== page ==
10 Ways to Sculpt Your Body for Summer—for Free!


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fit woman stretching her leg to warm up
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As warm weather arrives, most of us start wearing lighter clothes that leave our bodies exposed in all their lumpy, wintery glory. Gym workouts and personal trainers are great for getting back into shape, but they can put a strain on your budget. Fortunately, you don't need to hit the gym to tone your body. Using a few simple techniques, you can sculpt muscles for free, leaving you chiseled and ready for the beach.

fit woman doing side plank at home in the living room
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This move targets those pudgy love handles. A side plank may look easy, but it really gets your abdominal muscles working. The idea is to get your body perfectly in line horizontally while using the side of one foot and one forearm for support. Once in position, hold it for 30 seconds, then rest for 30 seconds and repeat. For an extra challenge, try straightening the arm that is not supporting the body. Do 10 reps at least three times a week.

fit woman in colourful sportswear doing burpees on a exercise mat
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This fitness move combines a push-up with a jump to work the whole body. Start with one push-up, then jump your feet forward to your hands while still facing down. Raise your hands above your head and jump up, then squat down and jump back into push-up position. Burpees can be quite difficult, especially at first, but just 10 of these a day should show results quickly.

man doing pushups
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This classic exercise is hard but produces good results. Even with access to state-of-the-art equipment, many personal trainers recommend simple push-ups. If you want to tone arms, shoulders, and back, all while engaging the abs, add this is move to the routine. Try three sets of 12 reps, five times a week.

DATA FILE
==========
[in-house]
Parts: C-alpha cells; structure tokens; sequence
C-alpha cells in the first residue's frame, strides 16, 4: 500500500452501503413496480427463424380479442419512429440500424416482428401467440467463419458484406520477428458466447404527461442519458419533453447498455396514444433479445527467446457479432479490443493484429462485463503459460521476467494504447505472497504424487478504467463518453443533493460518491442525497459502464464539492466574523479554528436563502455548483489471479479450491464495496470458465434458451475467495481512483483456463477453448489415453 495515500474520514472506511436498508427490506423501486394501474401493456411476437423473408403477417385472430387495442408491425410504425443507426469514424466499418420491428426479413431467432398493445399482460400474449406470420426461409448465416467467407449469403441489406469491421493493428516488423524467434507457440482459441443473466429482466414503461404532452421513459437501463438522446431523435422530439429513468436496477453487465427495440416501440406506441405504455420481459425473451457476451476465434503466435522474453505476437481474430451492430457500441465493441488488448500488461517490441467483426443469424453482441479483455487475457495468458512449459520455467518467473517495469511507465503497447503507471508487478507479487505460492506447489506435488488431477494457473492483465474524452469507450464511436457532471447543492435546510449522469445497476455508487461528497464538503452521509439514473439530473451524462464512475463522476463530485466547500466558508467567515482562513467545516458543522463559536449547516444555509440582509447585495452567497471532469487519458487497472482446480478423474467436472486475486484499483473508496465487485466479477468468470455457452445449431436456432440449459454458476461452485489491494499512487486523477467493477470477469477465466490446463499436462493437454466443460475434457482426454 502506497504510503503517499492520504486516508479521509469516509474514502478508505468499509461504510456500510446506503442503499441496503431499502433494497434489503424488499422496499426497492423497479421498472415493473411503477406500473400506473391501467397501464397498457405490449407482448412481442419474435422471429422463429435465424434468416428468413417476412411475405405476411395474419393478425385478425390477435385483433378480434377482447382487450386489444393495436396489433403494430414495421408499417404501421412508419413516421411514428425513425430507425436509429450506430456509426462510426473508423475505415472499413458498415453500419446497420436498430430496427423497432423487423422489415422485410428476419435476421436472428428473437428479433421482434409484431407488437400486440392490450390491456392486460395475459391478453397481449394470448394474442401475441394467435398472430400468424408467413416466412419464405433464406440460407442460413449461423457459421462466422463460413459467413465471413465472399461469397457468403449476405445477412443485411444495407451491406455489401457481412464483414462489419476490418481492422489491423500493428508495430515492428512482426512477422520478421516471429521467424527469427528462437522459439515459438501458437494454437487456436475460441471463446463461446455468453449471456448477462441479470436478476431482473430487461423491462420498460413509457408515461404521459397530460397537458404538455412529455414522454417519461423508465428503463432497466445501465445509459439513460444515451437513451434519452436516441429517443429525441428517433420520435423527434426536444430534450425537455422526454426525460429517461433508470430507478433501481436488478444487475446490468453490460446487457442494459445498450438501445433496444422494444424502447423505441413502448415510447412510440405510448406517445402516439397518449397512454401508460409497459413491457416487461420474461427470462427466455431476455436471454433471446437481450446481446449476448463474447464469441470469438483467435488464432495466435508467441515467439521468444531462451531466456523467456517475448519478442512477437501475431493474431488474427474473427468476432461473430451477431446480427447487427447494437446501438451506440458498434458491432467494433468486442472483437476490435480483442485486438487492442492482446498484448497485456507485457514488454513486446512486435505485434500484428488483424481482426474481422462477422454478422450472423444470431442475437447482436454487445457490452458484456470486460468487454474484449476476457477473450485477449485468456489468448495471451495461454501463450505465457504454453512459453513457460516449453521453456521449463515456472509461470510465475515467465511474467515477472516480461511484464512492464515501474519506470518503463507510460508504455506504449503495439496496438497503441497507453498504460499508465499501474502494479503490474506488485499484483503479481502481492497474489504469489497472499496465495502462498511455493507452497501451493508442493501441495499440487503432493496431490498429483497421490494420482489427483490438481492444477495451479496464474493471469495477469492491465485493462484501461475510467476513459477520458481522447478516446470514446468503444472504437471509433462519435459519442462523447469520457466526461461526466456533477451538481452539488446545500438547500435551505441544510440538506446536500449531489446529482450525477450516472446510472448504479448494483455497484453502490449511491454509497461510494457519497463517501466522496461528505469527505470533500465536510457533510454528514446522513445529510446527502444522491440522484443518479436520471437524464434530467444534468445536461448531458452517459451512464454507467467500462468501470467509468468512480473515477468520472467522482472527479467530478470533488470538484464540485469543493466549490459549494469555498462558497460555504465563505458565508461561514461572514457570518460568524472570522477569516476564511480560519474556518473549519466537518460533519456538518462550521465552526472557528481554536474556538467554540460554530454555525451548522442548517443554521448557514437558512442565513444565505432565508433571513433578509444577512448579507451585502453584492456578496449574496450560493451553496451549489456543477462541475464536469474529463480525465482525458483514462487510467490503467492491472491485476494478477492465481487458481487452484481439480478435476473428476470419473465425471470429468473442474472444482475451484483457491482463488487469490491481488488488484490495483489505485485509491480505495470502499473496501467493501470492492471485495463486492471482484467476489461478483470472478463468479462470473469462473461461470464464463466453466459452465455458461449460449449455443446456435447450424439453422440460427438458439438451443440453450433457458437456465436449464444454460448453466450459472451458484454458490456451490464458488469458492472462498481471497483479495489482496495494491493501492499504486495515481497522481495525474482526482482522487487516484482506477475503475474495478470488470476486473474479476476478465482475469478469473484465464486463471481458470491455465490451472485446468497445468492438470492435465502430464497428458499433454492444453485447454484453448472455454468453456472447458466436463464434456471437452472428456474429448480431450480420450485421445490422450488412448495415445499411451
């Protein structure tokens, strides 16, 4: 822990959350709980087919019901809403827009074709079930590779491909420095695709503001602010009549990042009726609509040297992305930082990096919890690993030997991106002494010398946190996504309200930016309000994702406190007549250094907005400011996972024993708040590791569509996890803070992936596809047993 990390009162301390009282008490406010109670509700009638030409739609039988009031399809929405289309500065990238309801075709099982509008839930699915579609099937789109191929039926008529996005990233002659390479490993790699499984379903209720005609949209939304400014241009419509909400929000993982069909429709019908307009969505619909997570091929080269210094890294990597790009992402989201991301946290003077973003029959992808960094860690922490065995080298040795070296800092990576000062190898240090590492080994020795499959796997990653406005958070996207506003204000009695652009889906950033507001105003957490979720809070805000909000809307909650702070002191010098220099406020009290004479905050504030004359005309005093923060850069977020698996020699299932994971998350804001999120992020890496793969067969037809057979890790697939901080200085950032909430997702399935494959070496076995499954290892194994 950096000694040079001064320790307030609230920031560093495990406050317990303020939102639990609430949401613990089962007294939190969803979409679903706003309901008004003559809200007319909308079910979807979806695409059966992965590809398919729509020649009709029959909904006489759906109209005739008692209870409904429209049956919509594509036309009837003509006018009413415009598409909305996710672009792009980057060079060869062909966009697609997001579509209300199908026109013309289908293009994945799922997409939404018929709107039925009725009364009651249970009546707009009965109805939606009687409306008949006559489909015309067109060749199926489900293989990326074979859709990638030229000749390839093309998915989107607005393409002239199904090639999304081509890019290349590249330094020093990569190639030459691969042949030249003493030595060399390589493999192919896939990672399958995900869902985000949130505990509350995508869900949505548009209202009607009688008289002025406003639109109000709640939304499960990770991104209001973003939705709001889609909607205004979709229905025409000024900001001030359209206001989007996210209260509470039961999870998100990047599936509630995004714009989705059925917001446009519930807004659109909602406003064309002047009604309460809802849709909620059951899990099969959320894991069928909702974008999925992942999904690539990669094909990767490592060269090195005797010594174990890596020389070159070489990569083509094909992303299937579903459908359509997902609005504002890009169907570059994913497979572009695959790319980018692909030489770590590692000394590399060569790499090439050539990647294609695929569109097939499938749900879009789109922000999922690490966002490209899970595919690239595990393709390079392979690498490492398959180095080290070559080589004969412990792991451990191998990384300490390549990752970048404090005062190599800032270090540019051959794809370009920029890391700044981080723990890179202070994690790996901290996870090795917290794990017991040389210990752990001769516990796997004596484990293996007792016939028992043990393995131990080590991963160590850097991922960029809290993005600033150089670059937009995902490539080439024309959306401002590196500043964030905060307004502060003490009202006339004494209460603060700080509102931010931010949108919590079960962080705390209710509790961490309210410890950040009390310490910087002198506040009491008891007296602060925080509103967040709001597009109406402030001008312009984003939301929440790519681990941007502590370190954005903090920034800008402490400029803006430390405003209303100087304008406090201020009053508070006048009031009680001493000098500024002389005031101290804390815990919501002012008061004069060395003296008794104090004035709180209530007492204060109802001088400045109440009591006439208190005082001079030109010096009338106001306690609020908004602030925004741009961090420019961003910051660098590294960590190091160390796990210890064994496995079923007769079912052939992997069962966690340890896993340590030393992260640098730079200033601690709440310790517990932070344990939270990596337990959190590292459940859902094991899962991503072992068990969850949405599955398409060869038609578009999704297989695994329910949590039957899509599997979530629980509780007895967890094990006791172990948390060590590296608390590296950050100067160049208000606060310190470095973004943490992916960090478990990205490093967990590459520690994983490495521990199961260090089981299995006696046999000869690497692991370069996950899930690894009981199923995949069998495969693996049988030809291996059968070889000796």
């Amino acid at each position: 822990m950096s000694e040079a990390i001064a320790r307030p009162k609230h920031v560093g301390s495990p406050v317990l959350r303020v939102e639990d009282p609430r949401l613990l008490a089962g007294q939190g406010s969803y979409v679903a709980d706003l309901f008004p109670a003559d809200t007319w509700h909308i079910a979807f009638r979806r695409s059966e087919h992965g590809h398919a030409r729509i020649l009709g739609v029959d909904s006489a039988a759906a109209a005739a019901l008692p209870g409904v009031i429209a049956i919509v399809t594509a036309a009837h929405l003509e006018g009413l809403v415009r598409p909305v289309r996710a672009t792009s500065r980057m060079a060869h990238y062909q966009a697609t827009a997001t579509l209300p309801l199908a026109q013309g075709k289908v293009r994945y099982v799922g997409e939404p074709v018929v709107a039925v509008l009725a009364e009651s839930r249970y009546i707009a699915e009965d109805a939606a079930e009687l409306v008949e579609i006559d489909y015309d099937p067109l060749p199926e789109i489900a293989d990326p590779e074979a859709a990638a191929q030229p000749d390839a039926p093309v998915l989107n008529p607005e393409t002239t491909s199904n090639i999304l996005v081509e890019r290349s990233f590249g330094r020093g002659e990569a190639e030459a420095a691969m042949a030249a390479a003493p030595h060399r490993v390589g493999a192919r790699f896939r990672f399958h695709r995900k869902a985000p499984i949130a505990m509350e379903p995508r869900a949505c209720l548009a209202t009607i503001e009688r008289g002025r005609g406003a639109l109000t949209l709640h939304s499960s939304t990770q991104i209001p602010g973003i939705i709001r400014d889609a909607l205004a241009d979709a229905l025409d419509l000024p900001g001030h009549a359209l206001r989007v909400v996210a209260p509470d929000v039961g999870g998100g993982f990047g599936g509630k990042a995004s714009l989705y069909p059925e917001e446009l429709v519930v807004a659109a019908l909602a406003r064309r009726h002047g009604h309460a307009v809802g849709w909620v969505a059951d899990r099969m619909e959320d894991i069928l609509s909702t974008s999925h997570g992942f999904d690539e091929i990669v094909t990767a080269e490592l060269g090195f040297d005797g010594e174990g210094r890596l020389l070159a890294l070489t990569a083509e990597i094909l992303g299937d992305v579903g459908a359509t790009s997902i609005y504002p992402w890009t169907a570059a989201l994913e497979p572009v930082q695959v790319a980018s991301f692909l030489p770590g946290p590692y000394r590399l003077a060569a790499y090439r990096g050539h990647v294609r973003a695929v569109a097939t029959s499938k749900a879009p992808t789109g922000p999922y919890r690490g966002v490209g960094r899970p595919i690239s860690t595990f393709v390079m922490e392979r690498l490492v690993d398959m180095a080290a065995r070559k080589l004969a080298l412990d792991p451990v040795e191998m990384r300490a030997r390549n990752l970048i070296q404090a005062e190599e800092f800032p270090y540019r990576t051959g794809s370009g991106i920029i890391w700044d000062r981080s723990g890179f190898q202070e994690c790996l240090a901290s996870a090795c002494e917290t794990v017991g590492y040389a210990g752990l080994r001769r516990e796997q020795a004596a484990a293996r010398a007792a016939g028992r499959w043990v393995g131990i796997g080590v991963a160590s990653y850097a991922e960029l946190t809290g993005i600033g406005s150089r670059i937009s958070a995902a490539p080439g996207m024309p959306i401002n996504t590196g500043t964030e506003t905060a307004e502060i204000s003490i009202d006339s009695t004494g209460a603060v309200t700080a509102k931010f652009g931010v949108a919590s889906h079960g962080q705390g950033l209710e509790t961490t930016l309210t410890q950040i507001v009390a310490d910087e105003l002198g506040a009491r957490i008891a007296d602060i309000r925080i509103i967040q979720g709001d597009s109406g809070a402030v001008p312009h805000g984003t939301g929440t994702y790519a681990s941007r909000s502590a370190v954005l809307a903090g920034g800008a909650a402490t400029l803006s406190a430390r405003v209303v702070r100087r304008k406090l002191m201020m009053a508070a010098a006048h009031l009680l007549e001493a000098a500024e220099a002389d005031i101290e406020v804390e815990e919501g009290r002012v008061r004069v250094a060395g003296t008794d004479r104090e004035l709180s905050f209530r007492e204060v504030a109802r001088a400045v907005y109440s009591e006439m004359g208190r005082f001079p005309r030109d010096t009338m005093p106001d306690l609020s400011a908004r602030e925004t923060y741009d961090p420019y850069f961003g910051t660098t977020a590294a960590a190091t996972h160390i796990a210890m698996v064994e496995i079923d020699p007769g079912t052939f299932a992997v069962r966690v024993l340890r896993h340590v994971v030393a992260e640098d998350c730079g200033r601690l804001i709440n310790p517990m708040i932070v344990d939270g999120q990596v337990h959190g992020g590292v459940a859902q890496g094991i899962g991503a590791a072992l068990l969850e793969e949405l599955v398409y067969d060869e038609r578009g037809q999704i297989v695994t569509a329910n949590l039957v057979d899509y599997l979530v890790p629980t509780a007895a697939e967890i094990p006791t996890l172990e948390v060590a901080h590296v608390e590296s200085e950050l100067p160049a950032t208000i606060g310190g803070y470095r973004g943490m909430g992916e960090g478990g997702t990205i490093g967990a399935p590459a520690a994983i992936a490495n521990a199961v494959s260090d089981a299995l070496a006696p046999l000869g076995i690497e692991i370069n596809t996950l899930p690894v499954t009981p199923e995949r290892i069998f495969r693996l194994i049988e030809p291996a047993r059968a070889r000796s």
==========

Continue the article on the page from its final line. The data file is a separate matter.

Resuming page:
closeup shot of woman getting ready to run on grass track
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Running is an excellent cardio workout that targets the buttocks and legs. Running outside provides a better view than running in a gym, and some people find that setting their own pace encourages greater speed and distance. If you have creaky knees or ankles, try running on grass or on a track that has some cushioning.

fit man doing squats
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Squats will make you sore, but the pain of toning your thighs and buttocks is worth the gain. To do a proper squat, stand with your feet slightly wider than your hips and bend at the waist as if you are about to sit in a chair. Try to get low enough to form a 90-degree angle while keeping your knees in line with your ankles. Bring your hands up to shoulder level with arms pointing forward. Try three sets of 12 reps at least three times a week. Add hand weights for extra strength training.

woman running on city stairs
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Take the stairs whenever you have the choice. It's often the faster option, anyway, especially if you keep up a good pace. A regular burst of cardio exercise will release endorphins and boost your metabolism all day long, and help keep legs toned and lean.

active woman practicing yoga sun salutation
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This popular yoga sequence combines strength training and controlled breathing for a slow but intense workout. There are many variations on this basic set of movements and plenty of good guides online. To get the blood pumping and whole body engaged, incorporate six sun salutations into your daily exercise routine. And remember, yoga is not about achieving the perfect pose. Simply use your breath to stretch as deeply as you can.

man doing roll up pilates position
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A flat stomach and strong abs are at the top of everyone's fitness list. This popular Pilates move engages the abdominal core for a complete workout that will help flatten your tummy. Start on your back with hands above your head and knees bent slightly with feet on the floor. Use your arms to guide your body and roll up your torso into a seated position, keeping arms at chest height in front and legs bent. Roll back down very slowly -- the slower the better for this move. Try three sets of 10 reps each, three times a week.

woman using cans as weights
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Nearly anything small and dense can be used as a weight for exercise, so there's no need to buy expensive free weights. Use wine bottles or cans of soup to do bicep curls and tricep extensions, keeping wrists straight to avoid strain. When you need heavier weights, try bags of kitty litter, pet food, or jugs of detergent.

group of people doing jumping jacks in the park
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This move may remind you of your school days, but jumping jacks are highly effective and used by many personal trainers. They get your heart rate up quickly, which helps burn calories during and after exercise. They also get blood flowing to all parts of the body and help tone the arms and legs. Squeeze your abs while doing jumping jacks for a total body workout. Do three sets of 50 each, five times a week.

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